(CROSSTALK)

CAVUTO: Yes, well, it seems to be working like a charm, so give them more.

(CROSSTALK) FATTAH: It would be fine if I could just get a sentence out. I know you’ve got a lot of time to beat up on the president, but I want to talk about putting Americans back to work.

CAVUTO: How? How? How?

FATTAH: We have 132 million working today, and we can do it just like the country’s done it before.

Let’s lead in science, technology, innovation. Let’s lead in terms of rebuilding our infrastructure and creating manufacturing jobs.

(CROSSTALK)

CAVUTO: With what, Congressman? We don’t have the money. You say I’m beating up on the president. I beat up on the last president on those bailouts and financial rescues that I thought were a horrible idea.

FATTAH: I can’t tell you in half-a-sentence, Neil.

CAVUTO: I got a lot of people calling from the White House back then who said Cavuto is off his rocker going after us.

I don’t, think with all those good intentions and all your decent goals, it amounts to a can of spit. So, all I’m saying is, why don’t you try something new? This playbook has failed. It’s clearly indicating an economy going back into something bad. Why don’t you try something substantial, like giving people money back, substantial amounts of money back, so they can dictate their own future, and not be at your whim?

FATTAH: Well, let me just say this to you.

Under President Clinton, we raised taxes on the wealthy, we invested in education and in infrastructure and in our environment, and 25 million new jobs were created and we balanced the budget.

Now, you can talk about this notion that by doing nothing we somehow move forward. We tried that under Bush. We cut taxes and the economy went into depression. So now we’re building...

(CROSSTALK)

CAVUTO: Now, congressman, now you’re making stuff up.

(CROSSTALK)

CAVUTO: We had a recession in the end -- we had a recession in the end of the Clinton years. And we also had this little thing called 9/11.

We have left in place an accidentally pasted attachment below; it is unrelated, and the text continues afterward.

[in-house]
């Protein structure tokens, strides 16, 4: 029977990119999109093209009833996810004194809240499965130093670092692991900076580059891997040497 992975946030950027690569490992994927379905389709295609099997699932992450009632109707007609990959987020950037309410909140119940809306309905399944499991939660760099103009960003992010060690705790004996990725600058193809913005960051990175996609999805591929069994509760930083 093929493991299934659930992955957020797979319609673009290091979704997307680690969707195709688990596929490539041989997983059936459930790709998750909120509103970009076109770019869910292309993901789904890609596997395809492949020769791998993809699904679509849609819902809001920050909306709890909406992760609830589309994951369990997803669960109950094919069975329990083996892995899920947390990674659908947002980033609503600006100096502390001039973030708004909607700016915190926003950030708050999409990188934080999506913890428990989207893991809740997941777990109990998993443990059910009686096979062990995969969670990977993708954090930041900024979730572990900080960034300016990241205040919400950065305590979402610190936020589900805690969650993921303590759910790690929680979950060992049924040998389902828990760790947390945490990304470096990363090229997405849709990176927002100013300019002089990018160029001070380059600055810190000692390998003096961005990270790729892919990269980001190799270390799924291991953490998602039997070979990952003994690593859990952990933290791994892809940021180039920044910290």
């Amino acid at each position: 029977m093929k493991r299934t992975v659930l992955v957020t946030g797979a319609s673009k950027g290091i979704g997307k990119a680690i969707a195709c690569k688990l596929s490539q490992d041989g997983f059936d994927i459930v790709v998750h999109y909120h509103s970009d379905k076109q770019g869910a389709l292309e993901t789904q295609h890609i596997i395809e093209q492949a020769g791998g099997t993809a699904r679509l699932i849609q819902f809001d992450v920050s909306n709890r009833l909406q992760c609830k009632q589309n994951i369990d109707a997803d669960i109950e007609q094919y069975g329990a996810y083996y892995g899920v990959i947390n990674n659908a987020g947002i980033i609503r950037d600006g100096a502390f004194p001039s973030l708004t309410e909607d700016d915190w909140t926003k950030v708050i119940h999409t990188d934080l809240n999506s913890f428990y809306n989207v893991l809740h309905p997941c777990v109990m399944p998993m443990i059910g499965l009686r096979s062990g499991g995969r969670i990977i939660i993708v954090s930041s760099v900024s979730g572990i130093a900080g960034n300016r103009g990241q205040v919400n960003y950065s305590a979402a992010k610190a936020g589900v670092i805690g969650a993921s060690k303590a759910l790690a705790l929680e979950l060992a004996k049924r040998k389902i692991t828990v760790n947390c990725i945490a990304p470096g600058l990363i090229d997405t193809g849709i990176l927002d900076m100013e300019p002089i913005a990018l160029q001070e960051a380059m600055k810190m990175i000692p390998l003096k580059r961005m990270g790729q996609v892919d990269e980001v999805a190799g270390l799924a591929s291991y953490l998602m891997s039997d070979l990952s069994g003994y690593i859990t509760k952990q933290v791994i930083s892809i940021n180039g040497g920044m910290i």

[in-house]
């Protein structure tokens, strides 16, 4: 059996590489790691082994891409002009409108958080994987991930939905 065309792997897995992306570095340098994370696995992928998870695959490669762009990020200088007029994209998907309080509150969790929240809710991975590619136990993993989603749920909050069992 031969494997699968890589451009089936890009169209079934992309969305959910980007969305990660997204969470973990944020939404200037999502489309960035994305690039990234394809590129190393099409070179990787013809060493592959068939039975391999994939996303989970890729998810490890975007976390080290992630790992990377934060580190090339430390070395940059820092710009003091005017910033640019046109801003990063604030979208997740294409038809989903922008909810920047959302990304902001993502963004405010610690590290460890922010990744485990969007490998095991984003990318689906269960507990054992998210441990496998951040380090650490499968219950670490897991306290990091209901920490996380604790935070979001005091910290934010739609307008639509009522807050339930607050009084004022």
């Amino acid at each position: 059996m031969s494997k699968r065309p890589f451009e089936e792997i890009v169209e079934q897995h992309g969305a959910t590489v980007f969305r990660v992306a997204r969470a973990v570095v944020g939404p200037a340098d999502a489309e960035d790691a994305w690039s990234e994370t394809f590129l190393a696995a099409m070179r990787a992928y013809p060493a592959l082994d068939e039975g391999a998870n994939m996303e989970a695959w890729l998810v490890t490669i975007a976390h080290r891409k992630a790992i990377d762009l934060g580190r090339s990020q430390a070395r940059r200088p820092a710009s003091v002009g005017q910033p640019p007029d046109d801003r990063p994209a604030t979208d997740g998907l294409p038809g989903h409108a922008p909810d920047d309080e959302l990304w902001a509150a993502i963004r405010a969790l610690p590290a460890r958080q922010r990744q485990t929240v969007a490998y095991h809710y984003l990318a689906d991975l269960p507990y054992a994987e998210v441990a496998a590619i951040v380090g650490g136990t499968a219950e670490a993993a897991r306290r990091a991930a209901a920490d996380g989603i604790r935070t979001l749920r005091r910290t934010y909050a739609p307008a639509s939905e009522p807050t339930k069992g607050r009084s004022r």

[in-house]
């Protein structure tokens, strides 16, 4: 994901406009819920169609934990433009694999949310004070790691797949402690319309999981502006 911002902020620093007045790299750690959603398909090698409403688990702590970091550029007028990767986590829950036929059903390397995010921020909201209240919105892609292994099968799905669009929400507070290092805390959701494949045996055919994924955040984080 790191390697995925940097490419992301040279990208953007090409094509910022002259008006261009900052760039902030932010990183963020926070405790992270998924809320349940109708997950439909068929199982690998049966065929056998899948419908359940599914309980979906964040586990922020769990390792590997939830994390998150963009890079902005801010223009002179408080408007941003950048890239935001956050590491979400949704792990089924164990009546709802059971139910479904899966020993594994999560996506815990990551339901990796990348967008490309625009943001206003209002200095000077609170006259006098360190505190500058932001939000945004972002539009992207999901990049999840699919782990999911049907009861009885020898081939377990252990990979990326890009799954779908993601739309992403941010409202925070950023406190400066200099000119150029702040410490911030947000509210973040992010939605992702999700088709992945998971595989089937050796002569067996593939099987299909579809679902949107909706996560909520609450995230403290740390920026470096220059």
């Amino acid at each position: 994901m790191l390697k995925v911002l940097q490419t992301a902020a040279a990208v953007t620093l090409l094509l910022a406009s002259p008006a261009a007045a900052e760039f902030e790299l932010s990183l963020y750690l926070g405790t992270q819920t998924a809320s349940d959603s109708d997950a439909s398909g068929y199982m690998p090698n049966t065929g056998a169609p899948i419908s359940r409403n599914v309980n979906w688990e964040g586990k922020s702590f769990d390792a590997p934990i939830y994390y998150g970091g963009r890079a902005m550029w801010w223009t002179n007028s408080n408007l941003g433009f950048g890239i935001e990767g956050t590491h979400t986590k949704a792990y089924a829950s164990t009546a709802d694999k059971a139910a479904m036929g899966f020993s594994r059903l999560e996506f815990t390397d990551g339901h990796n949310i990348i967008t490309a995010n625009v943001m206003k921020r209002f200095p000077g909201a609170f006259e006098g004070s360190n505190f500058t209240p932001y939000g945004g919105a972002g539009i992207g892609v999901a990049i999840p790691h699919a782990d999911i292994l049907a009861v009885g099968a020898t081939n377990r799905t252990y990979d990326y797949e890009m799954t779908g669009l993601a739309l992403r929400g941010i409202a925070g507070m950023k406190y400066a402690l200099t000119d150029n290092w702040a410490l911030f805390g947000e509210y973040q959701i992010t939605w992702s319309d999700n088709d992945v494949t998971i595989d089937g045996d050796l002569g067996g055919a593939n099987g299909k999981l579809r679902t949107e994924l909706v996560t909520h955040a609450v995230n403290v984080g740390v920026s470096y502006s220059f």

(CROSSTALK)

FATTAH: Every month, we’re adding new jobs.

CAVUTO: All right, you say you’re adding new jobs, and you say you’re doing this, and touché to that.

I’m just telling you, if I brought home a report card like this to my parents when I was a kid, trying to explain, well, it’s the teacher, or the prior year I didn’t learn enough, that’s why I’m such a dunce this year, they would -- well, actually, my dad would have launched me into orbit.

So, you can’t do this. It’s a bad report card. We can’t keep doing this.

FATTAH: Look, this is about getting Americans back to work. And we’re working hard on doing that. And we have been more successful than the guy who was in there before President Obama. He lost millions of jobs, right?

CAVUTO: Actually, you are going backwards here.

FATTAH: No, I’m going forward. I’m going forward.

CAVUTO: So, I want you to succeed, Congressman, but you’re not succeeding doing what you are doing. You are talking about spending money we don’t have. We’re broke. We’re broke. We’re broke. We’re broke. We’re broke.

(CROSSTALK)

FATTAH: Neil, our nation is not shadow boxing. We’re in an international competition in terms of an economy with larger countries like China. We have to compete. We have to compete.

CAVUTO: Other countries, they have money. They have money. I want to compete with, I don’t know, Rupert Murdoch on what he’s doing with money. He has money, OK, so you can’t. You can’t do that.

(CROSSTALK)

FATTAH: Here’s the deal.

Millions of new jobs under President Obama, two million private sector jobs, right? That’s the facts, and millions lost under President Bush over the same amount of time.

CAVUTO: Did you just see what happened in the last month? Did you just see what happened in manufacturing? Did you just see what happened in retail sales? Did you just see what happened in factory production? Did you just see what happened in the service sector?

(CROSSTALK)

FATTAH: Here, let me just bother you with a small fact.

(CROSSTALK) CAVUTO: Does Custer ring a bell, Congressman? Does Custer ring a bell? Look around. The arrows are everywhere.

FATTAH: We had a 21 straight month’s increase in manufacturing jobs, 21 straight months, 21 -- 21 straight months of increases in manufacturing.

We have had a bad month this month, all right?

CAVUTO: You didn’t have a bad month. We just had the Titanic

FATTAH: All right? But I didn’t hear -- I didn’t hear any of the excitement over the 21 months in which manufacturing jobs were increasing.

CAVUTO: All right. All right. OK.

FATTAH: So, it is hard to imagine that we are looking at a fair, balanced view of things.

CAVUTO: All right. Well...

(CROSSTALK)

FATTAH: And I know you are fair and balanced -- 21 months of increases in manufacturing.

CAVUTO: OK. And ...

(CROSSTALK) FATTAH: We had one month. We had a bump.

CAVUTO: All right.

FATTAH: But Americans know how to get back up.